Name
Math::Cartesian::Product - Generate the Cartesian product of zero or
more lists.
Synopsis
use Math::Cartesian::Product;
cartesian {print "@_\n"} [qw(a b c)], [1..2];
# a 1
# a 2
# b 1
# b 2
# c 1
# c 2
cartesian {print "@_\n"} ([0..1]) x 8;
# 0 0 0 0 0 0 0 0
# 0 0 0 0 0 0 0 1
# 0 0 0 0 0 0 1 0
# ...
# 1 1 1 1 1 1 1 0
# 1 1 1 1 1 1 1 1
print "@$_\n" for
cartesian {"@{[reverse @_]}" eq "@_"}
([' ', '*']) x 8;
# * *
# * *
# * * * *
# * *
# * * * *
# * * * *
# * * * * * *
# * *
# * * * *
# * * * *
# * * * * * *
# * * * *
# * * * * * *
# * * * * * *
# * * * * * * * *
Description
Generate the Cartesian product of zero or more lists.
Given two lists, say: [a,b] and [1,2,3], the Cartesian product is the
set of all ordered pairs:
(a,1), (a,2), (a,3), (b,1), (b,2), (b,3)
which select their first element from all the possibilities listed in
the first list, and select their second element from all the
possibilities in the second list.
The idea can be generalized to n-tuples selected from n lists where all
the elements of the first list are combined with all the elements of the
second list, the results of which are then combined with all the member
of the third list and so on over all the input lists.
It should be noted that Cartesian product of one or more lists where one
or more of the lists are empty (representing the empty set) is the empty
set and thus has zero members; and that the Cartesian product of zero
lists is a set with exactly one member, namely the empty set.
"cartesian()" takes the following parameters:
1. A block of code to process each n-tuple. this code should return true
if the current n-tuple should be included in the returned value of the
"cartesian()" function, otherwise false.
2. Zero or more lists.
"cartesian()" returns an array of references to all the n-tuples
selected by the code block supplied as parameter 1 if called in list
context, else it returns a count of the selected n-tuples.
"cartesian()" croaks if you try to form the Cartesian product of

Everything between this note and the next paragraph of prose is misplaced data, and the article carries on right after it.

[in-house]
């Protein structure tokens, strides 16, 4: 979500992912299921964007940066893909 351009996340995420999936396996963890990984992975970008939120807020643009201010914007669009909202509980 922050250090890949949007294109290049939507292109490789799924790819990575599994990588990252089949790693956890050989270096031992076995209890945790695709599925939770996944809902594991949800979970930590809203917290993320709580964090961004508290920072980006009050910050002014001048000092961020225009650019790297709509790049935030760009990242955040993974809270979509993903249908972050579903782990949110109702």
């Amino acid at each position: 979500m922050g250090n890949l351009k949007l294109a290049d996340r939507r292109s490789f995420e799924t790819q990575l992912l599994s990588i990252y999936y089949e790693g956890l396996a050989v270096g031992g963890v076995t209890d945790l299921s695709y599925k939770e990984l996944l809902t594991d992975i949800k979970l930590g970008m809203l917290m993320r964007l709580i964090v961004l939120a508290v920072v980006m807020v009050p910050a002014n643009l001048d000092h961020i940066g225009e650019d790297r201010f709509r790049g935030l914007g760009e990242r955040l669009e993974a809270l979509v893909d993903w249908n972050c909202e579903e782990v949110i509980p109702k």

something other than lists of things or prior Cartesian products.
The cartesian product of lists A,B,C is associative, that is:
(A X B) X C = A X (B X C)
"cartesian()" respects associativity by allowing you to include a
Cartesian product produced by an earlier call to "cartesian()" in the
set of lists whose Cartesian product is to be formed, at the cost of a
performance penalty if this option is chosen.
use Math::Cartesian::Product;
my $a = [qw(a b)];
my $b = [cartesian {1} $a, $a];
cartesian {print "@_\n"} $b, $b;
# a a a a
# a a a b
# a a b a
# ...
"cartesian()" is easy to use and fast. It is written in 100% Pure Perl.
Export
The "cartesian()" function is exported.
Installation
Standard Module::Build process for building and installing modules:
perl Build.PL
./Build
./Build test
./Build install
Or, if you're on a platform (like DOS or Windows) that doesn't require
the "./" notation, you can do this:
perl Build.PL
Build
Build test
Build install
Author
Philip R Brenan at gmail dot com
http://www.appaapps.com
Acknowledgements
With much help and good natured advice from Philipp Rumpf and Justin
Case to whom I am indebted.
See Also
Math::Disarrange::List
Math::Permute::List
Math::Permute::Lists
Math::Permute::Partitions
Math::Subsets::List
Math::Transform::List
Copyright
Copyright (c) 2009-2015 Philip R Brenan.
This module is free software. It may be used, redistributed and/or
modified under the same terms as Perl itself.